Indonesia's president has signed a decree giving the government the power to ban radical organizations, in a move aimed at outlawing groups behind an apparent rise in the political clout of hard-line Islam.
The measure announced Wednesday by the country's top security minister follows months of sectarian tensions in the world's most populous Muslim nation that shook the government and undermined its reputation for practicing a moderate form of Islam.
It amends an existing law regulating mass organizations, allowing the government to sidestep a potentially lengthy court process to implement a ban. It is likely that Hizbut Tahrir, a group that campaigns for Indonesia to adopt Shariah law and become a caliphate, is among the targets of the decree after the government announced in May that it planned to ban the group.
Wiranto, the coordinating minister for politics, security and law, said the decree is aimed at protecting the unity and existence of Indonesia as a nation and not at discrediting Islamic groups. Wiranto, who uses one name, said the decree was signed by President Joko “Jokowi” Widodo on Monday.
New York-based Human Rights Watch condemned the move, calling it a “troubling violation” of the rights to freedom of association and expression despite it being supported by moderate groups such as Nahdlatul Ulama, Indonesia's largest Muslim organization.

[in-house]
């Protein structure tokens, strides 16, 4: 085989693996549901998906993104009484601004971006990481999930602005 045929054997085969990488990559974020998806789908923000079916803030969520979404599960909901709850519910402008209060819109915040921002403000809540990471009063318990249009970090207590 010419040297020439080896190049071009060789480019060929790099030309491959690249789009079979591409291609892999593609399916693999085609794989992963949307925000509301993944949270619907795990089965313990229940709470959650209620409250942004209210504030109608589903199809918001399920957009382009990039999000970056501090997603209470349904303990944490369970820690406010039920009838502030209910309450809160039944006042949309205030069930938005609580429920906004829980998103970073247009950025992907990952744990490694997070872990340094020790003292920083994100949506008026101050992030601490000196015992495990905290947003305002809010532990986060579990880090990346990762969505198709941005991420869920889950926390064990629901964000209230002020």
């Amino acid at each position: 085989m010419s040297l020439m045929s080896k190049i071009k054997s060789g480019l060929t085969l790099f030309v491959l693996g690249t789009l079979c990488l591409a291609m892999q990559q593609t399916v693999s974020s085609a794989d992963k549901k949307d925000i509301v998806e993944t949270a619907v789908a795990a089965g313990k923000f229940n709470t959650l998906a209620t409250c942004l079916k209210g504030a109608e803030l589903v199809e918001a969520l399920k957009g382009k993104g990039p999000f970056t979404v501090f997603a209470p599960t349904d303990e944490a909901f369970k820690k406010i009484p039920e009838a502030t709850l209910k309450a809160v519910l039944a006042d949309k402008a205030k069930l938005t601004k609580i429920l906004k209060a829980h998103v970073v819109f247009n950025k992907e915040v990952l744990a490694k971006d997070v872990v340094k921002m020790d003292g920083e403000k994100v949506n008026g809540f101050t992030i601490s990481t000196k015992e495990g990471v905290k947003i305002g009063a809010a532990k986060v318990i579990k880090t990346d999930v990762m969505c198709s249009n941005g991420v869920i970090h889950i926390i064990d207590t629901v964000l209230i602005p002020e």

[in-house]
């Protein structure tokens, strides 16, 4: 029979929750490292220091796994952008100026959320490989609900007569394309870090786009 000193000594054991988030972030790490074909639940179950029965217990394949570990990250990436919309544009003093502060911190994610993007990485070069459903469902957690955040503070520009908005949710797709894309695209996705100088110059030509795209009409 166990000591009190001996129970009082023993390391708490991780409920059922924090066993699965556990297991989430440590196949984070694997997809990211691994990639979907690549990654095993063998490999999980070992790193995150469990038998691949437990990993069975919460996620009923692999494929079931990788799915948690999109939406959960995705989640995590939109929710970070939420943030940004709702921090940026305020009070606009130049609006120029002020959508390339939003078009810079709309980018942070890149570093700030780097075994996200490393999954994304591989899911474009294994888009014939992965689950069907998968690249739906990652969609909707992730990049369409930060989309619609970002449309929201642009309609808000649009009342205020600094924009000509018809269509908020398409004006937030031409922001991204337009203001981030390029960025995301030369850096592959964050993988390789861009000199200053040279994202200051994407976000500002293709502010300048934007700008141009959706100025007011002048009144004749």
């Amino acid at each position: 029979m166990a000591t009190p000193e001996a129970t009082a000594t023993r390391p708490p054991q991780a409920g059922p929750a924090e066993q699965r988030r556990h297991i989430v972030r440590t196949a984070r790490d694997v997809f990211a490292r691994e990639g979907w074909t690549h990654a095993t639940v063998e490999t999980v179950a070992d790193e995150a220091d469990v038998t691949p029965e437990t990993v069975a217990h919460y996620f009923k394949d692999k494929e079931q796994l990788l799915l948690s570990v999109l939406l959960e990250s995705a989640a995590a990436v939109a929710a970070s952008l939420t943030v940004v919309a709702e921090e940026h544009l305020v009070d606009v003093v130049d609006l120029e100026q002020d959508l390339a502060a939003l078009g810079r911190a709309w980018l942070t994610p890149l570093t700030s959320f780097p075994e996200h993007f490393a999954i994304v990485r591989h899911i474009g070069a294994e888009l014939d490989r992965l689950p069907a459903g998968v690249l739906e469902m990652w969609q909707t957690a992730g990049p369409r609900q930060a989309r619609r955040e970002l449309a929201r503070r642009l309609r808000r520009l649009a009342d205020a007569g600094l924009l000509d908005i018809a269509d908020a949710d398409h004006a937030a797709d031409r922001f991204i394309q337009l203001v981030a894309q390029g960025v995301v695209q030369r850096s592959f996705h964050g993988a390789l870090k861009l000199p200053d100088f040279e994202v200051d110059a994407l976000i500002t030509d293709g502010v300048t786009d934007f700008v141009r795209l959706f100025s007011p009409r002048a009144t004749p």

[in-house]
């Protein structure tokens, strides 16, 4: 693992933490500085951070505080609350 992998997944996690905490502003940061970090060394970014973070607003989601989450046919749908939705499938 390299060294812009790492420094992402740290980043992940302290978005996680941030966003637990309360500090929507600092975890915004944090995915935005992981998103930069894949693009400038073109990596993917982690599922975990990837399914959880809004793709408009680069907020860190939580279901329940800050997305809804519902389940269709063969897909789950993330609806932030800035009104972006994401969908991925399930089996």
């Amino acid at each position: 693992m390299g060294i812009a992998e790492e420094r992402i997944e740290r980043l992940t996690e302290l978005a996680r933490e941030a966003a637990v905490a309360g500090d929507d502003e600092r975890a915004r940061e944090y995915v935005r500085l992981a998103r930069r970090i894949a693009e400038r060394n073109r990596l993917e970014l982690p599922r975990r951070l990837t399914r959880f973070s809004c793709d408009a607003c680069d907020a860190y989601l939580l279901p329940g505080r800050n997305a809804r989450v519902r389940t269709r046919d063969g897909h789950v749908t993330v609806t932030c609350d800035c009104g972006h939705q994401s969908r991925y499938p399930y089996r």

Indonesia researcher for Human Rights Watch, Andreas Harsono, said the government already has the power to take legal action against any group suspected of violating the law.
“Banning any organization strictly on ideological grounds ... is a draconian action that undermines rights of freedom of association and expression that Indonesians have fought hard to establish since the Suharto dictatorship,” Harsono said.
Hizbut Tahrir, along with groups such as the violent Islamic Defenders Front, was behind months of massive protests in Jakarta, the capital, against the city's minority Christian governor, an ally of Jokowi who was accused of blaspheming Islam. He subsequently lost a bid for re-election to a Muslim candidate and was imprisoned for two years for blasphemy despite prosecutors downgrading the charge to a lesser offense.
Hizbut, a global organization, is estimated to have tens of thousands of members in Indonesia.
Ismail Yusanto, a spokesman for the group in Indonesia, said it plans to seek a judicial review of the decree in the Constitutional Court.
“The move just shows an arbitrary action aimed at disbanding Hizbut Tahrir,” he said.